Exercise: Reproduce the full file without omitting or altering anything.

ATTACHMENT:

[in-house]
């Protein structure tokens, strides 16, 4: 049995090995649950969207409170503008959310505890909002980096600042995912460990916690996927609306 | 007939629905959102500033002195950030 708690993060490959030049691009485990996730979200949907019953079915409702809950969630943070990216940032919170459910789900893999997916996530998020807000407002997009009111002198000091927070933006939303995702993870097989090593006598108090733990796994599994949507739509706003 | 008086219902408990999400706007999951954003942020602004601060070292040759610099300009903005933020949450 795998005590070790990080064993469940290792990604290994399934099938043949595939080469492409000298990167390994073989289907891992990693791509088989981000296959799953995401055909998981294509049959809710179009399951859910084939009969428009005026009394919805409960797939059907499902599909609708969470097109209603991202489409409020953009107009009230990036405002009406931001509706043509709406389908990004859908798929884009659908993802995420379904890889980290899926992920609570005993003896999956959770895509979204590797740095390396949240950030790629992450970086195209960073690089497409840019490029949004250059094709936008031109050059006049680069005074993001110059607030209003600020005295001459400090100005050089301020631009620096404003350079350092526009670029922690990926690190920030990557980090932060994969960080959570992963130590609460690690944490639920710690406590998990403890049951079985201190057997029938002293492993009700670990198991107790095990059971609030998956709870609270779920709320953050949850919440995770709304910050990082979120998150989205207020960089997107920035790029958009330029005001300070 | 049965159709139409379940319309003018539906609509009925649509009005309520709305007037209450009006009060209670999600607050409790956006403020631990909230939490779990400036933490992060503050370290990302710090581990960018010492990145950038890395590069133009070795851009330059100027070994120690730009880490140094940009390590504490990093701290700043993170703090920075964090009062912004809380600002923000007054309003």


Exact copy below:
[in-house]
């Protein structure tokens, strides 16, 4: 049995090995649950969207409170503008959310505890909002980096600042995912460990916690996927609306 | 007939629905959102500033002195950030 708690993060490959030049691009485990996730979200949907019953079915409702809950969630943070990216940032919170459910789900893999997916996530998020807000407002997009009111002198000091927070933006939303995702993870097989090593006598108090733990796994599994949507739509706003 | 008086219902408990999400706007999951954003942020602004601060070292040759610099300009903005933020949450 795998005590070790990080064993469940290792990604290994399934099938043949595939080469492409000298990167390994073989289907891992990693791509088989981000296959799953995401055909998981294509049959809710179009399951859910084939009969428009005026009394919805409960797939059907499902599909609708969470097109209603991202489409409020953009107009009230990036405002009406931001509706043509709406389908990004859908798929884009659908993802995420379904890889980290899926992920609570005993003896999956959770895509979204590797740095390396949240950030790629992450970086195209960073690089497409840019490029949004250059094709936008031109050059006049680069005074993001110059607030209003600020005295001459400090100005050089301020631009620096404003350079350092526009670029922690990926690190920030990557980090932060994969960080959570992963130590609460690690944490639920710690406590998990403890049951079985201190057997029938002293492993009700670990198991107790095990059971609030998956709870609270779920709320953050949850919440995770709304910050990082979120998150989205207020960089997107920035790029958009330029005001300070 | 049965159709139409379940319309003018539906609509009925649509009005309520709305007037209450009006009060209670999600607050409790956006403020631990909230939490779990400036933490992060503050370290990302710090581990960018010492990145950038890395590069133009070795851009330059100027070994120690730009880490140094940009390590504490990093701290700043993170703090920075964090009062912004809380600002923000007054309003």